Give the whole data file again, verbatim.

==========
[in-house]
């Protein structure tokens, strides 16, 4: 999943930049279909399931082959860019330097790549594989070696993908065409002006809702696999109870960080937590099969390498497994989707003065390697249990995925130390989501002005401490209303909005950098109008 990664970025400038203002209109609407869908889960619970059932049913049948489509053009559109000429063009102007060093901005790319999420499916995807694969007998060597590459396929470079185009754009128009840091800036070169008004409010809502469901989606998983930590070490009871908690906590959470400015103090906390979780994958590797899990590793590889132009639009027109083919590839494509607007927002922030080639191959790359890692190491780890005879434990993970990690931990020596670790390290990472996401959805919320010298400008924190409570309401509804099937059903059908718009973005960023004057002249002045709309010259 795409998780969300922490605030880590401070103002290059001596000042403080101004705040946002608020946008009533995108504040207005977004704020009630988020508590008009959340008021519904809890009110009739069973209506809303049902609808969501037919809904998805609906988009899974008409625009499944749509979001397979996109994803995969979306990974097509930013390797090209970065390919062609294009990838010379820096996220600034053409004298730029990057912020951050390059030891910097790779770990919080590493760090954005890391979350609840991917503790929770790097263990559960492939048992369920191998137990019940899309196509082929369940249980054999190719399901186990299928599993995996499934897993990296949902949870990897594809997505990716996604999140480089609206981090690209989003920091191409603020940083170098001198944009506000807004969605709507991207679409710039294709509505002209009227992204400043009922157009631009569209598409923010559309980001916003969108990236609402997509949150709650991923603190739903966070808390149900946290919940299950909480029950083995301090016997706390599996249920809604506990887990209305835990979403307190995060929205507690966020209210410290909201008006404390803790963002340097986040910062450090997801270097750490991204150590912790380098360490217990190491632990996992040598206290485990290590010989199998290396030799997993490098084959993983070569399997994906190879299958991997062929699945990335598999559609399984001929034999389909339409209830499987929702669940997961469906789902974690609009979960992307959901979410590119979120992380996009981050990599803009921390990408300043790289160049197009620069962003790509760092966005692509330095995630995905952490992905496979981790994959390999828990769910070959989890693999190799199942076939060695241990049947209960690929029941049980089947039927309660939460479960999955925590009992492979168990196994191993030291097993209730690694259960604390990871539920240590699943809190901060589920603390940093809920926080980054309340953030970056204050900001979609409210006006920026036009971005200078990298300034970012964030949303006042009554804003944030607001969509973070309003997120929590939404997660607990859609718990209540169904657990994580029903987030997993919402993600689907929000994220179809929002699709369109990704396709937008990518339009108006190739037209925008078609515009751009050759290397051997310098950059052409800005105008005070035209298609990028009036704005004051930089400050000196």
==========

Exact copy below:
[in-house]
């Protein structure tokens, strides 16, 4: 999943930049279909399931082959860019330097790549594989070696993908065409002006809702696999109870960080937590099969390498497994989707003065390697249990995925130390989501002005401490209303909005950098109008 990664970025400038203002209109609407869908889960619970059932049913049948489509053009559109000429063009102007060093901005790319999420499916995807694969007998060597590459396929470079185009754009128009840091800036070169008004409010809502469901989606998983930590070490009871908690906590959470400015103090906390979780994958590797899990590793590889132009639009027109083919590839494509607007927002922030080639191959790359890692190491780890005879434990993970990690931990020596670790390290990472996401959805919320010298400008924190409570309401509804099937059903059908718009973005960023004057002249002045709309010259 795409998780969300922490605030880590401070103002290059001596000042403080101004705040946002608020946008009533995108504040207005977004704020009630988020508590008009959340008021519904809890009110009739069973209506809303049902609808969501037919809904998805609906988009899974008409625009499944749509979001397979996109994803995969979306990974097509930013390797090209970065390919062609294009990838010379820096996220600034053409004298730029990057912020951050390059030891910097790779770990919080590493760090954005890391979350609840991917503790929770790097263990559960492939048992369920191998137990019940899309196509082929369940249980054999190719399901186990299928599993995996499934897993990296949902949870990897594809997505990716996604999140480089609206981090690209989003920091191409603020940083170098001198944009506000807004969605709507991207679409710039294709509505002209009227992204400043009922157009631009569209598409923010559309980001916003969108990236609402997509949150709650991923603190739903966070808390149900946290919940299950909480029950083995301090016997706390599996249920809604506990887990209305835990979403307190995060929205507690966020209210410290909201008006404390803790963002340097986040910062450090997801270097750490991204150590912790380098360490217990190491632990996992040598206290485990290590010989199998290396030799997993490098084959993983070569399997994906190879299958991997062929699945990335598999559609399984001929034999389909339409209830499987929702669940997961469906789902974690609009979960992307959901979410590119979120992380996009981050990599803009921390990408300043790289160049197009620069962003790509760092966005692509330095995630995905952490992905496979981790994959390999828990769910070959989890693999190799199942076939060695241990049947209960690929029941049980089947039927309660939460479960999955925590009992492979168990196994191993030291097993209730690694259960604390990871539920240590699943809190901060589920603390940093809920926080980054309340953030970056204050900001979609409210006006920026036009971005200078990298300034970012964030949303006042009554804003944030607001969509973070309003997120929590939404997660607990859609718990209540169904657990994580029903987030997993919402993600689907929000994220179809929002699709369109990704396709937008990518339009108006190739037209925008078609515009751009050759290397051997310098950059052409800005105008005070035209298609990028009036704005004051930089400050000196």